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Even before director Garth Davis had a finished script for the new film Lion -- based on the true story of a man who searches for his long lost family in India -- he heard from Slumdog Millionaire star Dev Patel, who really wanted to play the lead. But Davis needed to be convinced. He tells us about putting Patel and other actors through their paces, and about seeing thousands of Indian schoolchildren before finding the five-year old who would play the younger version of Patel's character.

Photo: Director Garth Davis on the set of Lion. (Mark Rogers)

Hollywood news banter 5 MIN, 31 SEC

Matt Belloni, executive editor of the Hollywood Reporter joins Kim Masters for an update on the awards race, with a look at why personal issues from the past plague some directors and actors (Nate Parker), but others (Mel Gibson, Casey Affleck, Woody Allen) seem to be able to endure and keep working, especially as time passes. 

Matthew Belloni, Hollywood Reporter (@THRMattBelloni)

Director Garth Davis on 'Lion' 21 MIN, 36 SEC

The new movie Lion tells the true story of Saroo Brierley, who as a young boy in India was accidentally separated from his family and goes on an epic journey.

As the film begins, we meet five-year-old Saroo, played by Sunny Pawar. Lost at a train station and unable to find his way home, Saroo eventually ends up in Tasmania, adopted by a couple played by David Wenham and Nicole Kidman.

Years later, that boy, now a man played by Dev Patel, resumes the search for the family he lost in india.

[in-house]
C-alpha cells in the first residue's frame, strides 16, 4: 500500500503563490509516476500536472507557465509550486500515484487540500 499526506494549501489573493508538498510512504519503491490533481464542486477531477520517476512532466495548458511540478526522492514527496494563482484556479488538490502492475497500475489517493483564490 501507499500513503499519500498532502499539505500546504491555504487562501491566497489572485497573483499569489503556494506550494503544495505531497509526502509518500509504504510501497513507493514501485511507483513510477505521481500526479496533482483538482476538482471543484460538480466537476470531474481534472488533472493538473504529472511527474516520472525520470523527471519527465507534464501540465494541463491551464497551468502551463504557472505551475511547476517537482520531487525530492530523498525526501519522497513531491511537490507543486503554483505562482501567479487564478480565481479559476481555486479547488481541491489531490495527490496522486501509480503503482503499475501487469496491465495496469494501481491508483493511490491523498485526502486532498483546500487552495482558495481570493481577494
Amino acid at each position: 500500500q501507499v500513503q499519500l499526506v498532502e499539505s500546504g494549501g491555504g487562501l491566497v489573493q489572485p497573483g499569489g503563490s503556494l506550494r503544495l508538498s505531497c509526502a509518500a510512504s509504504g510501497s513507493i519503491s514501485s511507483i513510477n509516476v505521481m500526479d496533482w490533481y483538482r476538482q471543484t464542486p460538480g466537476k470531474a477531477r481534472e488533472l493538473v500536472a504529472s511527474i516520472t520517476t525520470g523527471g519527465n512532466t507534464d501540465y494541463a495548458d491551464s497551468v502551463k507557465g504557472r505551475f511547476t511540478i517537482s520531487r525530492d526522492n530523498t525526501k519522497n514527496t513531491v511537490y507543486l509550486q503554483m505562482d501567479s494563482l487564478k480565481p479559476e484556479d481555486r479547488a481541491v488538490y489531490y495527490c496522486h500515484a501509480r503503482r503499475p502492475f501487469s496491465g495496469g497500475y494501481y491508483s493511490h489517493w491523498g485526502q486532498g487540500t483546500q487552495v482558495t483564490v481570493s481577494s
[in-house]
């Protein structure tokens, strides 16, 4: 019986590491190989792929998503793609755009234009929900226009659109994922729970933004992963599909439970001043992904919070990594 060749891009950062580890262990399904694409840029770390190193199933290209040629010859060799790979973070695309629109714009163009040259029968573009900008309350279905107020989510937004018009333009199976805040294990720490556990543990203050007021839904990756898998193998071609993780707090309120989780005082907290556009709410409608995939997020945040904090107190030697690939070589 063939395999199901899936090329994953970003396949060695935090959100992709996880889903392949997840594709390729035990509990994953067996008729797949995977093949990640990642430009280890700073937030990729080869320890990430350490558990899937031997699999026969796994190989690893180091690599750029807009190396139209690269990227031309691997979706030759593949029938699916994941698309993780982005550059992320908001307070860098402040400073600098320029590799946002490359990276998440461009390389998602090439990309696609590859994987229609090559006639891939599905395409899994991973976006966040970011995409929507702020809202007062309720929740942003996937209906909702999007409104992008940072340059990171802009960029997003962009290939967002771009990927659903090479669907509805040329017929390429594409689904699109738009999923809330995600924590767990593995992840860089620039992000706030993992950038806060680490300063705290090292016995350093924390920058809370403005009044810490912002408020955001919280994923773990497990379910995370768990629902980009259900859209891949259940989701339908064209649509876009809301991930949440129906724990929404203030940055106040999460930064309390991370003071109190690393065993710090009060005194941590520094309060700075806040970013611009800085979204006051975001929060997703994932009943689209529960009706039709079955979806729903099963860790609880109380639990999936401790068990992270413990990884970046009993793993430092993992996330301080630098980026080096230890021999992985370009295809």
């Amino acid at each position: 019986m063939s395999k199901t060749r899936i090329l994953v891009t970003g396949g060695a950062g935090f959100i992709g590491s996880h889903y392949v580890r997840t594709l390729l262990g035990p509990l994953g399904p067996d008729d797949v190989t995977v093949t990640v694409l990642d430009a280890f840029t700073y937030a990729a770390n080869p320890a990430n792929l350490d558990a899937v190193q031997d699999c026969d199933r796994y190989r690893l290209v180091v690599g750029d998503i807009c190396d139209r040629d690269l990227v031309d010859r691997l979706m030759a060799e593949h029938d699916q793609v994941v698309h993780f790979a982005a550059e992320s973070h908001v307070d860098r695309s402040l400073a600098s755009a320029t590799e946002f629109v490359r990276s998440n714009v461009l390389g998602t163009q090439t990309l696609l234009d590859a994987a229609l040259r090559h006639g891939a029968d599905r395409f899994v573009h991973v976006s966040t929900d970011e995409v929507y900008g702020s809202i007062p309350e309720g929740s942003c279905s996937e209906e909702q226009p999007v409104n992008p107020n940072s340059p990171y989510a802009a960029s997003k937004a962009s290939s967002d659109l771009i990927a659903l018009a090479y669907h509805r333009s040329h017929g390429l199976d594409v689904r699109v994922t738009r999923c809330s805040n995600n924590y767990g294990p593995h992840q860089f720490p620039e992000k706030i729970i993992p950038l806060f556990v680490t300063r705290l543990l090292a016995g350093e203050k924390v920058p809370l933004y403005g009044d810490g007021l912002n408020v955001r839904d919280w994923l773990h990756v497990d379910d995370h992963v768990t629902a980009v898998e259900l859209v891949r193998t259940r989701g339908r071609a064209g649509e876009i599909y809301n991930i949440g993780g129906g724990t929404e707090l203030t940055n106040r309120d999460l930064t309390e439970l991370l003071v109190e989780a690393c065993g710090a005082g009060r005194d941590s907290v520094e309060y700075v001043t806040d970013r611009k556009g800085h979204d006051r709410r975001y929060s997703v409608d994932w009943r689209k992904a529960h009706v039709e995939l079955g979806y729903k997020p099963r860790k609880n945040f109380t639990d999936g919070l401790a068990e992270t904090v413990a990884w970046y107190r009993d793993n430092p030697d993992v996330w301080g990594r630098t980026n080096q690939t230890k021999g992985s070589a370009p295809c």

Director Garth Davis was at the Sundance Film Festival in 2013 when he first heard Brierley's story from See-Saw producers Iain Canning and Emile Sherman. Davis, who had built a career directing commercials in Australia, had just directed Top of the Lake, his first scripted TV miniseries, alongside Filmmaker Jane Campion. Lion would be his first feature film.

Davis tells us how he and his producers secured the rights to Brierley's story even though they were late to the chase and many other filmmakers were interested, and why he knew in his heart that he was the right person to tell this story.

He also explains why he felt it was crucial to tell the story in a linear fashion with no flashbacks, even if that meant the first half of the film would be mostly in Hindi and rely heavily on a five-year-old Indian child. Davis knew that as difficult as it was to find the older Saroo, it was the young Saroo who would pose greatest casting challenge of all--and indeed, Davis saw thousands of Indian schoolchildren before landing on Sunny Pawar.

Davis also tells us what's next for him -- he just wrapped shooting a movie about a Mary Magdalene, starring Rooney Mara, who also appears in Lion as the older Saroo's girlfriend Lucy.

Garth Davis, director


Kim Masters

Kaitlin Parker

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